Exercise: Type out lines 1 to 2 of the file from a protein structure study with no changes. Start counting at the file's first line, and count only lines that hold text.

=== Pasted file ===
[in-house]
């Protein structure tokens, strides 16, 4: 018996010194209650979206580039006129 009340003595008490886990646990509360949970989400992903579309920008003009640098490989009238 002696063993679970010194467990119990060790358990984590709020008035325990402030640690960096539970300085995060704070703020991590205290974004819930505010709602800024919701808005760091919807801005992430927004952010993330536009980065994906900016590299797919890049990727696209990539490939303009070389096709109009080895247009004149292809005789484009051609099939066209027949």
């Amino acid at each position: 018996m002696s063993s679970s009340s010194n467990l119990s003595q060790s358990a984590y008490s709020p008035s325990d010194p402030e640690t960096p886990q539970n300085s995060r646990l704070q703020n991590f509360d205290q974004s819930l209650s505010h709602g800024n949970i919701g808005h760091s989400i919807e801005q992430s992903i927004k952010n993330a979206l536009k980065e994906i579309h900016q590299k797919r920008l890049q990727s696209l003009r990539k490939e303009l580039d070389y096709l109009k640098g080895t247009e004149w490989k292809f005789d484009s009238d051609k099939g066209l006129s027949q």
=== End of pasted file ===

[in-house]
């Protein structure tokens, strides 16, 4: 018996010194209650979206580039006129 009340003595008490886990646990509360949970989400992903579309920008003009640098490989009238 002696063993679970010194467990119990060790358990984590709020008035325990402030640690960096539970300085995060704070703020991590205290974004819930505010709602800024919701808005760091919807801005992430927004952010993330536009980065994906900016590299797919890049990727696209990539490939303009070389096709109009080895247009004149292809005789484009051609099939066209027949």